Recently it came to light that the late Phillip Seymour Hoffman made the decision not to set up any trust fund for his three children. His reasons being that he did not wish them to grow up feeling any sense of entitlement.
How Far Does Discretion Extend?
Testamentary discretion is an important aspect of succession law. If a person making a valid will cannot be assured that the State will not intervene, questions as the effectiveness of any testamentary instrument inevitably arise. There are, however, some instances where the Supreme Court will intervene and make an order for a provision, or further provision to an eligible applicant.
Sections 40 and 41(1) of the Succession Act 1981 (Qld) list the persons eligible for a family provision order in respect of the estate of a deceased person. These persons include:
- The wife/husband of the deceased;
- The de facto of the deceased;
- Children of the deceased;
- Step-children of the deceased;
- Parents of the deceased, if they were being wholly or substantially maintained or supported by the deceased at the time of their demise; and
- Other dependents of the deceased.
Merely being an eligible person in no way guarantees a successful claim. The eligible person must present to the Court evidence of why a provision should be made. The Court can take a variety of things into consideration, such as;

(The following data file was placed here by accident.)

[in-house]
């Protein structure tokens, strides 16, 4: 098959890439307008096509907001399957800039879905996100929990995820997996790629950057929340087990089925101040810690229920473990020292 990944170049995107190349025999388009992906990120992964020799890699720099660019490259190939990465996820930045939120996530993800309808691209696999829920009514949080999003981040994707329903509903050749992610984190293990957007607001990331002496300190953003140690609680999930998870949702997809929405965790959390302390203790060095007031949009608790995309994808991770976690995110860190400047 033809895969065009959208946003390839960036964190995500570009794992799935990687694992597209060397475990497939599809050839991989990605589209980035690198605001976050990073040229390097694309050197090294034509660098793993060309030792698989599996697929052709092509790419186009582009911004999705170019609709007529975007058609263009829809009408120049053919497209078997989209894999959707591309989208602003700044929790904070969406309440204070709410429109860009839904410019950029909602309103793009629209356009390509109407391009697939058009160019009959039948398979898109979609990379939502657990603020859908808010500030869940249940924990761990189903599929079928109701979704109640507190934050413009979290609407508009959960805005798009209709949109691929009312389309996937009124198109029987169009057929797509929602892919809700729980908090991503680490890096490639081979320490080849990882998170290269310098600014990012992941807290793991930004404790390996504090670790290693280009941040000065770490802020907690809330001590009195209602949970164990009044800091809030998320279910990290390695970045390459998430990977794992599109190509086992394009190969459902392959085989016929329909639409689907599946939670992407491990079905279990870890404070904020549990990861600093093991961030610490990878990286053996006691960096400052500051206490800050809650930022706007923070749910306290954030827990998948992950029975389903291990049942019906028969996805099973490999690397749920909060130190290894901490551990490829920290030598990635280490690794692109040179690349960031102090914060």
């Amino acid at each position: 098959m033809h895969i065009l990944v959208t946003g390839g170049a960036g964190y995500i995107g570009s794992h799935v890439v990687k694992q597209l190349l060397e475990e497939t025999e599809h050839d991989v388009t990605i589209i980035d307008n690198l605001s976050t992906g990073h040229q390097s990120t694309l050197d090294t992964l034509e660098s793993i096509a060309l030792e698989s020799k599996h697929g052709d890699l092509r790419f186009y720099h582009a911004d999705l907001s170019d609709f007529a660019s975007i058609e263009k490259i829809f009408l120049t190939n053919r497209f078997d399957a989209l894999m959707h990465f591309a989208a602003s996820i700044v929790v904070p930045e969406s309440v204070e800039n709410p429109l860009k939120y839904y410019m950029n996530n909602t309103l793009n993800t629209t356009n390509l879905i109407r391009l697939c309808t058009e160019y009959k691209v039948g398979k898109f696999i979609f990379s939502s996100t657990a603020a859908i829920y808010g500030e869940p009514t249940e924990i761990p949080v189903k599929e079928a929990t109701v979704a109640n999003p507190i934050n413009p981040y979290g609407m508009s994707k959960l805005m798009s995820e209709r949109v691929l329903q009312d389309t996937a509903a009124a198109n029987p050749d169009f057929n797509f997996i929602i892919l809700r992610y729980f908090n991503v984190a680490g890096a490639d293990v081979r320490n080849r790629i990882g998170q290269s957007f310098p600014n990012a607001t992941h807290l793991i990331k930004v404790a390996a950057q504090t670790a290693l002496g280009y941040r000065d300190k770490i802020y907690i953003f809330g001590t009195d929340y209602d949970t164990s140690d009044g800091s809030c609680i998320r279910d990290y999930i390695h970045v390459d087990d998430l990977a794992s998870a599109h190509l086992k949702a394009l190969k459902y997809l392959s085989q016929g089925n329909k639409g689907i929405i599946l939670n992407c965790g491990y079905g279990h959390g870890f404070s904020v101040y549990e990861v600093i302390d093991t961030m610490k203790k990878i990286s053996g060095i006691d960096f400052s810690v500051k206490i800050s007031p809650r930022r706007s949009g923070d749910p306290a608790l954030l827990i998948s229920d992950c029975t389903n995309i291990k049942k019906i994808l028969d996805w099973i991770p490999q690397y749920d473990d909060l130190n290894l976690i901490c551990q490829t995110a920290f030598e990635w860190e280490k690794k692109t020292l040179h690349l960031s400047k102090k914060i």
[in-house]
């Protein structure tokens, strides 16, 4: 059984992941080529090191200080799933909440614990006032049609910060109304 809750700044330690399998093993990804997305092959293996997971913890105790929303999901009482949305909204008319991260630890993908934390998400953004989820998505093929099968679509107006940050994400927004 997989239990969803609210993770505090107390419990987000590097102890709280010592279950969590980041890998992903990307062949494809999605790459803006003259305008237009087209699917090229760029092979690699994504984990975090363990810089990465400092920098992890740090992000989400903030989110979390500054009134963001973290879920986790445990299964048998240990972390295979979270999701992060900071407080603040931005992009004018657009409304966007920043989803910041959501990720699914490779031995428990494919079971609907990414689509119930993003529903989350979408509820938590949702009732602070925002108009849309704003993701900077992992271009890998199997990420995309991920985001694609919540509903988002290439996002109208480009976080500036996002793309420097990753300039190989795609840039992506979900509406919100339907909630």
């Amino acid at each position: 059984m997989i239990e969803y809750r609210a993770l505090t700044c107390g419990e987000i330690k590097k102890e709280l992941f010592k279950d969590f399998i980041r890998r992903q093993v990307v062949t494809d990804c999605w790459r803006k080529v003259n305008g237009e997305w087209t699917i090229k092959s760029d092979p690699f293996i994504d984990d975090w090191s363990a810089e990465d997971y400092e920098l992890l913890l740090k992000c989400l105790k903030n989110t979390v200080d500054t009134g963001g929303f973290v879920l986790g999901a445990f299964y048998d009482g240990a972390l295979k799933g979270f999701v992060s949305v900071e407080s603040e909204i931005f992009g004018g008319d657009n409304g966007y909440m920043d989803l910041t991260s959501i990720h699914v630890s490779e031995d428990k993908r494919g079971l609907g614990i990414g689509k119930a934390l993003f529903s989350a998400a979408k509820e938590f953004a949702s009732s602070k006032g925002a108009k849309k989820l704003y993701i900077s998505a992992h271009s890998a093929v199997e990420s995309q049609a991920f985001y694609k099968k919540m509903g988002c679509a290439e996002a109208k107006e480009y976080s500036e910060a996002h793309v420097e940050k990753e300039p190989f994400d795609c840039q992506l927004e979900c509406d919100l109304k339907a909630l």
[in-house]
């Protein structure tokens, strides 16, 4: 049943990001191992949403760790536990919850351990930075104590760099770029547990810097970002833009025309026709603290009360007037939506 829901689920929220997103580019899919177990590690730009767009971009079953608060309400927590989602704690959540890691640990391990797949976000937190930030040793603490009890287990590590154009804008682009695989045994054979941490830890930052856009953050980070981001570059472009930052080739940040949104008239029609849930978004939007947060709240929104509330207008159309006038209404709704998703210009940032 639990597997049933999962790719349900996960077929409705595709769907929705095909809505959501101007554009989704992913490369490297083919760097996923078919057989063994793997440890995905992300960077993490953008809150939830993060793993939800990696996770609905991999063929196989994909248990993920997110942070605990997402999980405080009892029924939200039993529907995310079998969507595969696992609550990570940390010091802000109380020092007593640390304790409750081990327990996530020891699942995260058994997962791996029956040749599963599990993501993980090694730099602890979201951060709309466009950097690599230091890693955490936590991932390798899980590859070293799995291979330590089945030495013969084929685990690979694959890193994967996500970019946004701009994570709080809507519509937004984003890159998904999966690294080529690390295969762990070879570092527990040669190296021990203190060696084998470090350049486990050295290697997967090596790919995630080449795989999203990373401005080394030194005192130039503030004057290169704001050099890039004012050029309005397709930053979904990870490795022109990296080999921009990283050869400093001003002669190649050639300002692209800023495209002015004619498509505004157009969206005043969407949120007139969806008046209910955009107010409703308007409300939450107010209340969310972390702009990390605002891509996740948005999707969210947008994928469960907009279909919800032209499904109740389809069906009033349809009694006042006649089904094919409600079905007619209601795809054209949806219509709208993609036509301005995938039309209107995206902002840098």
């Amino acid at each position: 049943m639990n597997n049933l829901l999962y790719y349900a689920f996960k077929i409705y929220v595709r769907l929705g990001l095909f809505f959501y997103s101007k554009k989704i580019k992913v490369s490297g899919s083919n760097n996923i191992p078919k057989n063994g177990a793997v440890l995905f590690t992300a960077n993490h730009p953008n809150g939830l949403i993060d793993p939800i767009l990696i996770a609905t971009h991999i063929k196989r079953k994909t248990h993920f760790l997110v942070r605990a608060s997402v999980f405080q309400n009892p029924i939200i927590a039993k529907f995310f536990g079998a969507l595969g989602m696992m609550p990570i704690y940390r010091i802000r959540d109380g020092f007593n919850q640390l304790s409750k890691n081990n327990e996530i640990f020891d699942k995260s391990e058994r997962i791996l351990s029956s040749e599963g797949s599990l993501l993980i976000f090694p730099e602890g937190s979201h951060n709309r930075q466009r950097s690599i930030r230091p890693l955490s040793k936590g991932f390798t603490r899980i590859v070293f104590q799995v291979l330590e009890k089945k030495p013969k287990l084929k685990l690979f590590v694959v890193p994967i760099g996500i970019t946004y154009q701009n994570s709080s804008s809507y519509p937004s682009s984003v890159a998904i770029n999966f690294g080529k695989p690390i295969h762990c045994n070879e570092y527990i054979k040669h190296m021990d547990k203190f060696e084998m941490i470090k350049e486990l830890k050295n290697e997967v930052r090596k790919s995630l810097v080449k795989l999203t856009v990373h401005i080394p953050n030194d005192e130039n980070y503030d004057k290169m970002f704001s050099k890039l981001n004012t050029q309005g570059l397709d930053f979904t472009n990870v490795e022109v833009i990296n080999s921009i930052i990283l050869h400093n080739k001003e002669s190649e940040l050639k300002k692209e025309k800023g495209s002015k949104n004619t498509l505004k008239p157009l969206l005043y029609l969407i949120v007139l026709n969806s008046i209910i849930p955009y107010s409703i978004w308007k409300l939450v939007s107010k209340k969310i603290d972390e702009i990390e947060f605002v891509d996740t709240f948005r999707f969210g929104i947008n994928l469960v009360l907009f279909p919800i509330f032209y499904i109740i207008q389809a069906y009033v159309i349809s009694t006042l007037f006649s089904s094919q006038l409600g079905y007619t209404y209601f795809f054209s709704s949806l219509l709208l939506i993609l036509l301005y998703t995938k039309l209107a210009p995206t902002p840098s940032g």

- The relationship between the applicant and the deceased;
- The character of the applicant as well as the age, physical and mental health status of the applicant;
- Whether the applicant is a dependant, or was being maintained by the deceased;
- The finances of the applicant, both present and predicted future;
- Responsibilities that the deceased had in regards to the applicant; and
- Any other matter the Court considers appropriate.
You have up to 9 months from the date of the deceased passing away to lodge a family provision claim. However it should be noted that an estate may be distributed 6 months after the deceased passing away, if notice of an intended claim has not been provided to the executor. As such it is prudent that you act quickly to avoid any complications.
Due to the circumstantial nature of each individual case, it is best to speak with us directly. Call McNamara Law on 1300 574 974.